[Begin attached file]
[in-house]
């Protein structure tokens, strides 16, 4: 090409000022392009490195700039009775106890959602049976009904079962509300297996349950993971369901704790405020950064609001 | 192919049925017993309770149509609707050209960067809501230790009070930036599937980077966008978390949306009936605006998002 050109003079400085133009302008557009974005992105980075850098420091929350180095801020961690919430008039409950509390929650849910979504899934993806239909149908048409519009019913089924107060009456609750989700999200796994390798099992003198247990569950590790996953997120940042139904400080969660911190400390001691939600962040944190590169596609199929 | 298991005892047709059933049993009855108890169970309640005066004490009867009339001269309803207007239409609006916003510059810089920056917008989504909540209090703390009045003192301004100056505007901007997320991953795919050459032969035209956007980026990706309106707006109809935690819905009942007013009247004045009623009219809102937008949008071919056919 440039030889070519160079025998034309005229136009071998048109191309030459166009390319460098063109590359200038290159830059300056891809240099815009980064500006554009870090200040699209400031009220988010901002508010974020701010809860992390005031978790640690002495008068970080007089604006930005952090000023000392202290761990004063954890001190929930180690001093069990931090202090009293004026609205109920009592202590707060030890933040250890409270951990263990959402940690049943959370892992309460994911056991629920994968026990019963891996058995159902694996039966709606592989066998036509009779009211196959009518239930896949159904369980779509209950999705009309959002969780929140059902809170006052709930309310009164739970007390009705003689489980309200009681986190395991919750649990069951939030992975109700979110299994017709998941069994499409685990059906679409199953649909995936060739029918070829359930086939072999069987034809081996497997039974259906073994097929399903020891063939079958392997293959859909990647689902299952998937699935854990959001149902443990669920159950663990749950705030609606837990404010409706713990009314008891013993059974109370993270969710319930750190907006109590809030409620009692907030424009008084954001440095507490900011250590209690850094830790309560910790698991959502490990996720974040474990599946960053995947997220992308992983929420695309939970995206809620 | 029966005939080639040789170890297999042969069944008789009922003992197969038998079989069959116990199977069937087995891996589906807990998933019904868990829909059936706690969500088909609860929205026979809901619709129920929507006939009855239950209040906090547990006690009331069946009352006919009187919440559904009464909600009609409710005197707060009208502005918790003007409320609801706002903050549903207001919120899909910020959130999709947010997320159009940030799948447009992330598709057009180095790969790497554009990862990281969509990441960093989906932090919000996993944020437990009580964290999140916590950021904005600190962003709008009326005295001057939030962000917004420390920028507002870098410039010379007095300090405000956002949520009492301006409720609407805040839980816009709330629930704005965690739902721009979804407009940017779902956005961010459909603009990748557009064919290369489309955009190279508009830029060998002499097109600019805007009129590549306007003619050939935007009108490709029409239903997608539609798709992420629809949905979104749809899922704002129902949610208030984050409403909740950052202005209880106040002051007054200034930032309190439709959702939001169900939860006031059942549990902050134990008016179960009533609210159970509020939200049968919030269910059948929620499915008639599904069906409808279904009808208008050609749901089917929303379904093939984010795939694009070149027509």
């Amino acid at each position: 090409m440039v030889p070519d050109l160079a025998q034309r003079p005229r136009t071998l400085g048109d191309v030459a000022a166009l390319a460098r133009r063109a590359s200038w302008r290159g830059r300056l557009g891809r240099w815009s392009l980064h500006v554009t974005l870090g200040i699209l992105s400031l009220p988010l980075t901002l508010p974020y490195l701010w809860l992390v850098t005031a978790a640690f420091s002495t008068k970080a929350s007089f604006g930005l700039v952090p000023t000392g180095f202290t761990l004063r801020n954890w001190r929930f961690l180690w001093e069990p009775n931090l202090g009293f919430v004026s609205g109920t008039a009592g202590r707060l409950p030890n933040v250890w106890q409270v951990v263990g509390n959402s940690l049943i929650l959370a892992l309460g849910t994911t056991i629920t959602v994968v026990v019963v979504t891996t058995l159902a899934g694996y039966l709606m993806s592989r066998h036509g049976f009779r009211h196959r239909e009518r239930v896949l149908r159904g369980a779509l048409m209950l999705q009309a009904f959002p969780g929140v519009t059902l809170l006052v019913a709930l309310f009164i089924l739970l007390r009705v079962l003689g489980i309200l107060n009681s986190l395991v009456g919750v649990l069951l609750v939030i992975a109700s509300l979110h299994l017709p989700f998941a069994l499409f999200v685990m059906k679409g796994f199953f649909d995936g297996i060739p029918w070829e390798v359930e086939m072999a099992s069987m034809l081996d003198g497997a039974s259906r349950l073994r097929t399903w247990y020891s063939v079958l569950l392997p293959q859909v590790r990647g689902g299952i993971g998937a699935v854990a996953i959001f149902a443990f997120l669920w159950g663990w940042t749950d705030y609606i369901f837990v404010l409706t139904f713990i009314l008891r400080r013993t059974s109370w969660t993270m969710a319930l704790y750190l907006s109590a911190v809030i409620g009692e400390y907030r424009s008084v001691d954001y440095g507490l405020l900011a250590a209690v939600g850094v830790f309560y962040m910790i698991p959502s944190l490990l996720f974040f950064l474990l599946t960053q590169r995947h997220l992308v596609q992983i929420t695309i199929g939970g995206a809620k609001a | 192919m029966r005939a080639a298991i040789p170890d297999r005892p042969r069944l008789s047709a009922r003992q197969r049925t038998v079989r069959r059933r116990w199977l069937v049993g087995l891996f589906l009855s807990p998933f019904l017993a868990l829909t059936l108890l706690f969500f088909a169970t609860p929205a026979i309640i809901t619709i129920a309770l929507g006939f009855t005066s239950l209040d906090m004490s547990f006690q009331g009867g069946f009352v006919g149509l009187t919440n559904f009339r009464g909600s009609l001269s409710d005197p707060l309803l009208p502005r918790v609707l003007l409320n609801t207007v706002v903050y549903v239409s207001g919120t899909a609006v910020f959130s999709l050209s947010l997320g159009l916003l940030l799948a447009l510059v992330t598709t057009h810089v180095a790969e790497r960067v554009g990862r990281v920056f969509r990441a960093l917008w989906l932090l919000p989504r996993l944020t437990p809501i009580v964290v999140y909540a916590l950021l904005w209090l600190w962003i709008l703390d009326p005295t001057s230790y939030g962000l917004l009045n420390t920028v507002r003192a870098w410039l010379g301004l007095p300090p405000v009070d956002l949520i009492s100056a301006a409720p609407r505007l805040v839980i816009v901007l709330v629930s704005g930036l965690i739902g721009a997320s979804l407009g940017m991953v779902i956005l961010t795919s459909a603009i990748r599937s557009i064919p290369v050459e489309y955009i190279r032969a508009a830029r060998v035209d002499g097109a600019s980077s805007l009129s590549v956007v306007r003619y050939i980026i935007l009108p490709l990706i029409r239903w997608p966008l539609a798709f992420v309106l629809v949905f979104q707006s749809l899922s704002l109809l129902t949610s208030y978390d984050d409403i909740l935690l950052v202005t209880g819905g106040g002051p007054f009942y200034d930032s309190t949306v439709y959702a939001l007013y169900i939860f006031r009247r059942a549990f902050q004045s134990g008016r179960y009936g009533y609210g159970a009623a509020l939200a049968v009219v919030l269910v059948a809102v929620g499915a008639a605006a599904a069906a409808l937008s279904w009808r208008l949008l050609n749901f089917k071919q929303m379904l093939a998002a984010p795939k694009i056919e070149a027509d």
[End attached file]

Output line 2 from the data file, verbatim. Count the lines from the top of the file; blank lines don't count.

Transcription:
């Protein structure tokens, strides 16, 4: 090409000022392009490195700039009775106890959602049976009904079962509300297996349950993971369901704790405020950064609001 | 192919049925017993309770149509609707050209960067809501230790009070930036599937980077966008978390949306009936605006998002 050109003079400085133009302008557009974005992105980075850098420091929350180095801020961690919430008039409950509390929650849910979504899934993806239909149908048409519009019913089924107060009456609750989700999200796994390798099992003198247990569950590790996953997120940042139904400080969660911190400390001691939600962040944190590169596609199929 | 298991005892047709059933049993009855108890169970309640005066004490009867009339001269309803207007239409609006916003510059810089920056917008989504909540209090703390009045003192301004100056505007901007997320991953795919050459032969035209956007980026990706309106707006109809935690819905009942007013009247004045009623009219809102937008949008071919056919 440039030889070519160079025998034309005229136009071998048109191309030459166009390319460098063109590359200038290159830059300056891809240099815009980064500006554009870090200040699209400031009220988010901002508010974020701010809860992390005031978790640690002495008068970080007089604006930005952090000023000392202290761990004063954890001190929930180690001093069990931090202090009293004026609205109920009592202590707060030890933040250890409270951990263990959402940690049943959370892992309460994911056991629920994968026990019963891996058995159902694996039966709606592989066998036509009779009211196959009518239930896949159904369980779509209950999705009309959002969780929140059902809170006052709930309310009164739970007390009705003689489980309200009681986190395991919750649990069951939030992975109700979110299994017709998941069994499409685990059906679409199953649909995936060739029918070829359930086939072999069987034809081996497997039974259906073994097929399903020891063939079958392997293959859909990647689902299952998937699935854990959001149902443990669920159950663990749950705030609606837990404010409706713990009314008891013993059974109370993270969710319930750190907006109590809030409620009692907030424009008084954001440095507490900011250590209690850094830790309560910790698991959502490990996720974040474990599946960053995947997220992308992983929420695309939970995206809620 | 029966005939080639040789170890297999042969069944008789009922003992197969038998079989069959116990199977069937087995891996589906807990998933019904868990829909059936706690969500088909609860929205026979809901619709129920929507006939009855239950209040906090547990006690009331069946009352006919009187919440559904009464909600009609409710005197707060009208502005918790003007409320609801706002903050549903207001919120899909910020959130999709947010997320159009940030799948447009992330598709057009180095790969790497554009990862990281969509990441960093989906932090919000996993944020437990009580964290999140916590950021904005600190962003709008009326005295001057939030962000917004420390920028507002870098410039010379007095300090405000956002949520009492301006409720609407805040839980816009709330629930704005965690739902721009979804407009940017779902956005961010459909603009990748557009064919290369489309955009190279508009830029060998002499097109600019805007009129590549306007003619050939935007009108490709029409239903997608539609798709992420629809949905979104749809899922704002129902949610208030984050409403909740950052202005209880106040002051007054200034930032309190439709959702939001169900939860006031059942549990902050134990008016179960009533609210159970509020939200049968919030269910059948929620499915008639599904069906409808279904009808208008050609749901089917929303379904093939984010795939694009070149027509």